Investors and owners closed fewer deals in the first quarter of this year as interest rates and other economic conditions continue to make senior living transactions harder.
In the first quarter of 2023, the number of publicly announced mergers and acquisitions fell to just 98, representing a 13% drop from the 112 deals announced in the fourth quarter of last year and a 32% decline from the 144 deals announced in the same quarter of 2022, according to data published by LevinPro LTC.
That makes the first quarter the slowest deal-making quarter since Q1 of 2021 when just 85 deals were made public.
“As lending issues plague the senior care industry and some major loan defaults are potentially around the corner, deal activity and values will take a hit,” Ben Swett, editor of Senior Care Investor said in a press release about the latest M&A totals. “However, we will likely see all-cash buyers make opportunistic acquisitions throughout the year.”
The monthly trends appear to show that the number of deals is steadily declining this year. In January, 40 senior living mergers and acquisitions were announced. That number dropped to 28 in February and 30 in March, falling below an average of one transaction per day.
After publicly announced deals racked up $1.97 billion in spent money for the fourth quarter of 2022, the first quarter of this year saw total spend drop to $1.35 billion – a mark significantly below the $5 billion spent in the same period last year.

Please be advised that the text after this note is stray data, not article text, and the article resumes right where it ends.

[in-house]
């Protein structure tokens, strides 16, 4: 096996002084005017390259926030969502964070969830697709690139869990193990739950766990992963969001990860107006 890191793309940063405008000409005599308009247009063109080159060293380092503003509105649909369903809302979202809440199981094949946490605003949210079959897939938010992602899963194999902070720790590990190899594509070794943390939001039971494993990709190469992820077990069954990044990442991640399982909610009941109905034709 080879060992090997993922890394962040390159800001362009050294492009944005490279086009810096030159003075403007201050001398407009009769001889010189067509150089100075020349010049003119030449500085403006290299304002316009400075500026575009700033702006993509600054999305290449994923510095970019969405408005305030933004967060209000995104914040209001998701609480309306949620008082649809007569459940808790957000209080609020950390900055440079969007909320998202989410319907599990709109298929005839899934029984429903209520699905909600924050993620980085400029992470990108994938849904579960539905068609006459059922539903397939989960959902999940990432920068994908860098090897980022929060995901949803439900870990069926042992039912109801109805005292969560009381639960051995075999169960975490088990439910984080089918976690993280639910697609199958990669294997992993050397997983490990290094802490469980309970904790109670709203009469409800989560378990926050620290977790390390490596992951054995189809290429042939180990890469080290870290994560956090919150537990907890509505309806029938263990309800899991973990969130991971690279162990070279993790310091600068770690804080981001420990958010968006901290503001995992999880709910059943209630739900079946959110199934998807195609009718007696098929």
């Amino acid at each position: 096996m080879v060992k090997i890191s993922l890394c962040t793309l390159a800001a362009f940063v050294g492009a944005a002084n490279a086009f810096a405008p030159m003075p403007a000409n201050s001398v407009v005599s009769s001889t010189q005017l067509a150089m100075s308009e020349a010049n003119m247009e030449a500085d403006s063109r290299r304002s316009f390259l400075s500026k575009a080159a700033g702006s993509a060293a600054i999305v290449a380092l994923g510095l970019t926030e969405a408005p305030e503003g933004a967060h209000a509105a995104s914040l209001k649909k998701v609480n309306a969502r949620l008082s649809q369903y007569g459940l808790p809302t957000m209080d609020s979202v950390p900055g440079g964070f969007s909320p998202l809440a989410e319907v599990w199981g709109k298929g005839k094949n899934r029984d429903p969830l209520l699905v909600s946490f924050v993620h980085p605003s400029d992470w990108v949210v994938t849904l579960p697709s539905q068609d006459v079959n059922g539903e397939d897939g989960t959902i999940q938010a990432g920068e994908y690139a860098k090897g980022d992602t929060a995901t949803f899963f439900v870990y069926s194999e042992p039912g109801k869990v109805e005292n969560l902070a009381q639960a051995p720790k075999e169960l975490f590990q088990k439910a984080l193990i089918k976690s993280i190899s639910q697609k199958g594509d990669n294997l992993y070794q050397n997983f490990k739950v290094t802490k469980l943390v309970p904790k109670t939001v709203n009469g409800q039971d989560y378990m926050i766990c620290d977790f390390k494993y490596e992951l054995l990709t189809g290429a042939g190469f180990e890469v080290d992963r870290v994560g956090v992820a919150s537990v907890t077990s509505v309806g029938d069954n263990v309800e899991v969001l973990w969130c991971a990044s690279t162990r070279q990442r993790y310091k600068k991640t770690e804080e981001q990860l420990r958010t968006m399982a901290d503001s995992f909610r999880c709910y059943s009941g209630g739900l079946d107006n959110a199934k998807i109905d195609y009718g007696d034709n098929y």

Still, the makeup of the recently closed deals remains similar to that recorded in the previous quarter. Nine of the disclosed transactions in Q1 consisted of at least 10 properties, while 21 deals included three or more properties.
Assisted living accounted for the majority of senior living deals closed at 42%, followed by active adult at 9% and, independent living at 7%. Affordable senior housing made up 6% of the deals, while CCRCs made up 4%. Skilled nursing accounted for the remaining 32% of closed deals this year.
The data reflect what many in senior living see as a difficult market for those looking to grow through acquisitions.
National Investment Center for Seniors Housing & Care Chief Economist recently called the acquisition market “stalled,” as “no one is willing to be the first one out of the box [in 2023] to put their properties out there to see how much the market has changed,” she told Senior Housing News earlier this month.
The post Senior Living Industry Sees Fewest M&A Deals Since Early 2022 appeared first on Senior Housing News.
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